Sunday, March 9, 2014

Voluntas Tua

There's a word.  Two syllables, four letters.  Latin.  Third person present subjunctive, if anyone's interested.  Translated, it means may it be done, or as in the gospel, fiat mihi secundum verbum tuum: let it be done to me according to your word.

I said it to Jesus tonight after my roommate had gone to bed and I was sitting up playing solitaire on my computer because if I let myself go to sleep I may not be able to get up for Mass tomorrow morning and it's easier just to stay up all night.  I turned my music up to drown out my thoughts, thoughts that I am a failure, that I have spoiled everything I've tried to make of my life so far, that I'm condemned to be ruled by the demons in my brain forever and nothing I can do will make a difference.  In the pauses between songs, when the thoughts rise up, I mutter it aloud again and again, as if doing so will keep the thoughts at bay, and it does, sort of.  Fiat.  Fiat.  May it be done, Your will, whatever it is, even if it makes no sense to me, even if it seems to contradict everything I know of You.

It sounds depressing, it sounds pathetic, it sounds passive.  It's not.  That word, two syllables, four letters, it's not an ellipsis to me, it's an exclamation point.  It's the choice to jump not knowing where you will land, to start driving without a map or known destination, to get in a rubber boat and start rowing across the Atlantic.  Any kid will tell you those are the things adventures are made of.  If everything is really God's grace, as St. Therese says, and God's glory is man fully alive, as St. Irenaeus says, then every blind step and leap and fall (because we do fall) is meant to be something wonderful and exciting and surprising.  Saying may it be done isn't an act of resignation, but the first step into Faerie.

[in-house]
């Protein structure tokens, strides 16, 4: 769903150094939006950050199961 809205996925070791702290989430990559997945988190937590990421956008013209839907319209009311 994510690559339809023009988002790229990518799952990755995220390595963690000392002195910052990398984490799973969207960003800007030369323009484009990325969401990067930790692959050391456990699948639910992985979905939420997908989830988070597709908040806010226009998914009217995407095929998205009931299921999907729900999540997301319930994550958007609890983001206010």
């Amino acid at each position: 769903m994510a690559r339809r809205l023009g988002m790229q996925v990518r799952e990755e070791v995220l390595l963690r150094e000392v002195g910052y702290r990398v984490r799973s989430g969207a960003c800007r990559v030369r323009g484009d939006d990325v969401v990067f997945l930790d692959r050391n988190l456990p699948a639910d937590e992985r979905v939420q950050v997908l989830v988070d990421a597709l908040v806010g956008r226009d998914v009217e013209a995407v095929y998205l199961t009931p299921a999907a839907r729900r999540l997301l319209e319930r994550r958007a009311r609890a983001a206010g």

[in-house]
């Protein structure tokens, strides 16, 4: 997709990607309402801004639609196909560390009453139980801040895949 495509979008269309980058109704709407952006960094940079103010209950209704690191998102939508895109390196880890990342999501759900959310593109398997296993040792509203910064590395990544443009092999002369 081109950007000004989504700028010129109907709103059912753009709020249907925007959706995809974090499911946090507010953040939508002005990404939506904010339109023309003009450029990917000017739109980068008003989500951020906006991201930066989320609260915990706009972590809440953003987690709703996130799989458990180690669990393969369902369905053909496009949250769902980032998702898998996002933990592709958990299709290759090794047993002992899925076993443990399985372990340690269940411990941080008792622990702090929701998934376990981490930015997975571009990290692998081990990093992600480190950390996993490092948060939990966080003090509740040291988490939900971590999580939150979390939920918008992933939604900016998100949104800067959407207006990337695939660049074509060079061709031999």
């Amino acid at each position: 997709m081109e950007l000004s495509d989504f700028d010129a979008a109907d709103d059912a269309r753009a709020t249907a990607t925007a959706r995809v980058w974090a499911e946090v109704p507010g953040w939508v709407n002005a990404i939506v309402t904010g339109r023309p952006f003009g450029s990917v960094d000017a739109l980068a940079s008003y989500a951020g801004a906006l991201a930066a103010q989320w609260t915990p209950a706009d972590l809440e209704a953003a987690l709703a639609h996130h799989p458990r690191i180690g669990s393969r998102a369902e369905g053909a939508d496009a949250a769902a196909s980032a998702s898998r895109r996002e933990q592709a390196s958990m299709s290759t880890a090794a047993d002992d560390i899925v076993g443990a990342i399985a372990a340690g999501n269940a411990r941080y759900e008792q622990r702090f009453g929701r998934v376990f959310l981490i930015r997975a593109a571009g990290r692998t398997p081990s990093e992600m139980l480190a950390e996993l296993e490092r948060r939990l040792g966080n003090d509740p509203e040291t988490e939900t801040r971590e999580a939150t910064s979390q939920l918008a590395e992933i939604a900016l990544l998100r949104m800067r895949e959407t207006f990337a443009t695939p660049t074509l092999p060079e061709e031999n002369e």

I sit here with my computer, music turned up loud to drown out the thoughts, and I type this, and I wonder what's the point really, whether anyone will even read it, and whether I believe it myself.  Apart from your own actions, if you can't help what happens to you, does it make a difference whether you see it as depressing or wonderful?  Is it even worth the effort to choose?

I don't know.  But I think I'll risk wonder.



  1. Thank you for this. It's something I am going to try to remember.

  2. Clare, I will keep you in my prayers. I don't know how I found this; I'm an American Catholic college student, I haven't ever felt that feeling of abandonment but I understand that one day I will, since God uses it to test souls' faithfulness. What doesn't kill you makes you stronger.

  3. My love. I pray and fast for you. mama